Cases concerning infringement of works of applied art have become something of a trend in Sweden. This case, between a high-end furniture designer and a national chain and regarding infringement of a dining table, exemplifies this trend and garnered significant media attention in 2022.(1)

The first-instance outcome confirms the current Swedish case law in the area, including the continued relevance of assessing prior art (for further details, see "Questions remain about protection of works of applied art post-Cofemel"). It also dealt with common procedural objections such as how to factor in the tables' technical aspects in the originality assessment and questions of transfer of rights.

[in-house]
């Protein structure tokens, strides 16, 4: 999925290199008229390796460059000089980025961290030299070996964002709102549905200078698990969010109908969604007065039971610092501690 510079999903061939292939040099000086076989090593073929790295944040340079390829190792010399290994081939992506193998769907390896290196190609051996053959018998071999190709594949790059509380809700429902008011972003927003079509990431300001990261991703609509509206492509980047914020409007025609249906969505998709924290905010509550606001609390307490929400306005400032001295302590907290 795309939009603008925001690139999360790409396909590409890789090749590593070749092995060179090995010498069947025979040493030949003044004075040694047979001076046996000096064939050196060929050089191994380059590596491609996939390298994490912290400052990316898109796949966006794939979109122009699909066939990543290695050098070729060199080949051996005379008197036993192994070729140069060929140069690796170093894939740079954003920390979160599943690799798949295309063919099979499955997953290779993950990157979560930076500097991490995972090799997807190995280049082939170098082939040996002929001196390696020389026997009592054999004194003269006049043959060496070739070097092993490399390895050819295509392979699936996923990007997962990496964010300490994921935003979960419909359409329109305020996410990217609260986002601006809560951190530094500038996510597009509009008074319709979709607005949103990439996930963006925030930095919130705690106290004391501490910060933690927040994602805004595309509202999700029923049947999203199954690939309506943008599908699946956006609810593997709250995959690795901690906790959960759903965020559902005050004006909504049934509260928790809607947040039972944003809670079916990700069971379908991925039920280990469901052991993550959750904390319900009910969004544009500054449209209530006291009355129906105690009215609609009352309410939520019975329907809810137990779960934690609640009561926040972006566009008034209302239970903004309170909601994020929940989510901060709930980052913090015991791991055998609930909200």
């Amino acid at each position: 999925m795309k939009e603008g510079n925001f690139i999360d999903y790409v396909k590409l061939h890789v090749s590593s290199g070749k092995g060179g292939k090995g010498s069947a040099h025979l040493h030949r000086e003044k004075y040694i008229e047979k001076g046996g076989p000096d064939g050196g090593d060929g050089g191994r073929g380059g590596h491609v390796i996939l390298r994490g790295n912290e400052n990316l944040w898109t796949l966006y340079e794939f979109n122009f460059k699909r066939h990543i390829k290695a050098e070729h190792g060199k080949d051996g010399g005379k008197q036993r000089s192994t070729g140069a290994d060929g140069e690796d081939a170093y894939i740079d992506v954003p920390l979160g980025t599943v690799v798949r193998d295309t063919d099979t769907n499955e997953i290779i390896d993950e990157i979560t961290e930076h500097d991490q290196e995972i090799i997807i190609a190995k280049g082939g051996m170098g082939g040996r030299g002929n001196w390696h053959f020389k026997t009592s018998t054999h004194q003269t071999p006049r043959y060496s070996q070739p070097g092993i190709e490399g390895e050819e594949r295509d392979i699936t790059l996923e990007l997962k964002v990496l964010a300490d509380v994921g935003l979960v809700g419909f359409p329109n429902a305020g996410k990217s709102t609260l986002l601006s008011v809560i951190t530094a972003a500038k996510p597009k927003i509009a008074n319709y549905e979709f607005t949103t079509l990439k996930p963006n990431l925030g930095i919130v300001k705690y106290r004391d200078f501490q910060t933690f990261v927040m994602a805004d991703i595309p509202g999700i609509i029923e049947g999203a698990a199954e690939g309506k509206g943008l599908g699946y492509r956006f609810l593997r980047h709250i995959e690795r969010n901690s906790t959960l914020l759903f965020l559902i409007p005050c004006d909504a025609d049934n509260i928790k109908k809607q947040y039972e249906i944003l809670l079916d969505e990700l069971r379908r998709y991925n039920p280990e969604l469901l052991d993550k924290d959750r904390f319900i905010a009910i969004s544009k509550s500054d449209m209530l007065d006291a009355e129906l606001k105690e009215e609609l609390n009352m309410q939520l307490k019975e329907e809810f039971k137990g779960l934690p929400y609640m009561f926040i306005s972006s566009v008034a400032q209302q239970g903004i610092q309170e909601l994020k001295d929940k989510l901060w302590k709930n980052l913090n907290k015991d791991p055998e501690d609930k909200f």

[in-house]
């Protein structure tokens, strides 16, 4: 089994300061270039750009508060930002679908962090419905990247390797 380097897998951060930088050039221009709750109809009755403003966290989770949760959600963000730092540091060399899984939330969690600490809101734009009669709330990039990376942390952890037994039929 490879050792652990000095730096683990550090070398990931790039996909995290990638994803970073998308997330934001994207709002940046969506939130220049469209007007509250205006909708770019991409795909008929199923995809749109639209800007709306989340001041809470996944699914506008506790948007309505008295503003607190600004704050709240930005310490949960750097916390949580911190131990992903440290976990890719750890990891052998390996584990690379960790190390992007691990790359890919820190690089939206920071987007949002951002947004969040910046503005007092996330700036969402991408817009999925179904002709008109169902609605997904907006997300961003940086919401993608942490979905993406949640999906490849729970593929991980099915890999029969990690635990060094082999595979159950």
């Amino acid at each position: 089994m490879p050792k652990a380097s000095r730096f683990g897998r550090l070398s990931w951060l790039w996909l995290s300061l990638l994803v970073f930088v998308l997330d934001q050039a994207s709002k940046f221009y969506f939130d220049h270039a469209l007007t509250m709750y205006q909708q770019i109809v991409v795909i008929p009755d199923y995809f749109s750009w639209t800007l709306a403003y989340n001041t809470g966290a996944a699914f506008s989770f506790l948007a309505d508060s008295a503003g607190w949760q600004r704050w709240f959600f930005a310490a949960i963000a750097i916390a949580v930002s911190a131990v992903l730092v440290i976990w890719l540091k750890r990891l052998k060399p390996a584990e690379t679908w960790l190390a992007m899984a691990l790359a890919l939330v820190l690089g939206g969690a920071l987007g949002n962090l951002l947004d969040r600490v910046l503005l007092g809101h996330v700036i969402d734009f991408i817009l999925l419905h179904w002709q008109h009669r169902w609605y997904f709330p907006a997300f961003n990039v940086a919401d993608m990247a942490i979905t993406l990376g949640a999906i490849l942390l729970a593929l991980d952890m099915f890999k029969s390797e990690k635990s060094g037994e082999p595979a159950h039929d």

The claimant was a high-end design and furniture company that developed, manufactured and sold interior design products, including a circular "pillar" dining table with a rounded and panelled base (the Palais table). The Palais table had been exhibited and sold since 2017 and had won several awards.

The defendant was a national furniture chain that had subsequently developed, manufactured and sold a highly similar, but not slavishly identical, table (the Cord table). This table was sold at a lower price than the Palais table.

The claimant argued that the Cord table infringed the Palais table and sued for copyright infringement, including claims for an injunction against future sales of the Cord table as well as destruction of infringing tables and publication of the decision.


The Patent and Market Court identified four main issues in the case:

  • Who had designed the Palais table, and had the rights been correctly transferred to the claimant?